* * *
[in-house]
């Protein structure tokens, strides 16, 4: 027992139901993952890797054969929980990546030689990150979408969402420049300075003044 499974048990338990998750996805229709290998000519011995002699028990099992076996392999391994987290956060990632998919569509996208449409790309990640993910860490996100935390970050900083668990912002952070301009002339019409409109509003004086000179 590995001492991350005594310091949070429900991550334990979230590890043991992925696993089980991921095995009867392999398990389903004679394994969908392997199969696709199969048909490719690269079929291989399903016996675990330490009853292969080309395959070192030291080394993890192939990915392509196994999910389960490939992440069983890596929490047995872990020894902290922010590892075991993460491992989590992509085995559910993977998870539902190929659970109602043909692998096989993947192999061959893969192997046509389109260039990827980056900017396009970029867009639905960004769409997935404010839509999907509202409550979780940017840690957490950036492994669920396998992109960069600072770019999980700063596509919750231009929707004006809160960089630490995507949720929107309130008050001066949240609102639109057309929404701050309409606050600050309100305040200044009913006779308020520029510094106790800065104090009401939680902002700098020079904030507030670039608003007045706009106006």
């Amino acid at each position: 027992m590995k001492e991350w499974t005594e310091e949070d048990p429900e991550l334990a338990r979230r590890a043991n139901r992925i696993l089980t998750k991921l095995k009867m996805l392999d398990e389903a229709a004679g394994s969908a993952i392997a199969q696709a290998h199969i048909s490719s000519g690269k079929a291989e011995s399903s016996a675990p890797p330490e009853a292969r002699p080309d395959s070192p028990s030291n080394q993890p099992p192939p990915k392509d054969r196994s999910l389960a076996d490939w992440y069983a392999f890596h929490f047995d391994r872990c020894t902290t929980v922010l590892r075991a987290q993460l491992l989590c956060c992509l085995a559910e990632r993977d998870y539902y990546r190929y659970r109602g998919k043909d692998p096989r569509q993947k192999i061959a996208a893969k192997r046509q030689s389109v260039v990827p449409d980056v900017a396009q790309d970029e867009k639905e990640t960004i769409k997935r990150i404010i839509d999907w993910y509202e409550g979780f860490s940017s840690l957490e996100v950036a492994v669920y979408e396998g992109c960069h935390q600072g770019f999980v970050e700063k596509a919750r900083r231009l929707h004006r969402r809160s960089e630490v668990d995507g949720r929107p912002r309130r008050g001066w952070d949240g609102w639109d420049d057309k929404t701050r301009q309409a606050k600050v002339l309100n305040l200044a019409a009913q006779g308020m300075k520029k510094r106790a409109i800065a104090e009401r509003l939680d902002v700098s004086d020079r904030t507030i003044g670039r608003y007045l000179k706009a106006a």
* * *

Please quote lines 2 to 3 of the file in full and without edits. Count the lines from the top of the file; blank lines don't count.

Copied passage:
């Protein structure tokens, strides 16, 4: 027992139901993952890797054969929980990546030689990150979408969402420049300075003044 499974048990338990998750996805229709290998000519011995002699028990099992076996392999391994987290956060990632998919569509996208449409790309990640993910860490996100935390970050900083668990912002952070301009002339019409409109509003004086000179 590995001492991350005594310091949070429900991550334990979230590890043991992925696993089980991921095995009867392999398990389903004679394994969908392997199969696709199969048909490719690269079929291989399903016996675990330490009853292969080309395959070192030291080394993890192939990915392509196994999910389960490939992440069983890596929490047995872990020894902290922010590892075991993460491992989590992509085995559910993977998870539902190929659970109602043909692998096989993947192999061959893969192997046509389109260039990827980056900017396009970029867009639905960004769409997935404010839509999907509202409550979780940017840690957490950036492994669920396998992109960069600072770019999980700063596509919750231009929707004006809160960089630490995507949720929107309130008050001066949240609102639109057309929404701050309409606050600050309100305040200044009913006779308020520029510094106790800065104090009401939680902002700098020079904030507030670039608003007045706009106006």
């Amino acid at each position: 027992m590995k001492e991350w499974t005594e310091e949070d048990p429900e991550l334990a338990r979230r590890a043991n139901r992925i696993l089980t998750k991921l095995k009867m996805l392999d398990e389903a229709a004679g394994s969908a993952i392997a199969q696709a290998h199969i048909s490719s000519g690269k079929a291989e011995s399903s016996a675990p890797p330490e009853a292969r002699p080309d395959s070192p028990s030291n080394q993890p099992p192939p990915k392509d054969r196994s999910l389960a076996d490939w992440y069983a392999f890596h929490f047995d391994r872990c020894t902290t929980v922010l590892r075991a987290q993460l491992l989590c956060c992509l085995a559910e990632r993977d998870y539902y990546r190929y659970r109602g998919k043909d692998p096989r569509q993947k192999i061959a996208a893969k192997r046509q030689s389109v260039v990827p449409d980056v900017a396009q790309d970029e867009k639905e990640t960004i769409k997935r990150i404010i839509d999907w993910y509202e409550g979780f860490s940017s840690l957490e996100v950036a492994v669920y979408e396998g992109c960069h935390q600072g770019f999980v970050e700063k596509a919750r900083r231009l929707h004006r969402r809160s960089e630490v668990d995507g949720r929107p912002r309130r008050g001066w952070d949240g609102w639109d420049d057309k929404t701050r301009q309409a606050k600050v002339l309100n305040l200044a019409a009913q006779g308020m300075k520029k510094r106790a409109i800065a104090e009401r509003l939680d902002v700098s004086d020079r904030t507030i003044g670039r608003y007045l000179k706009a106006a």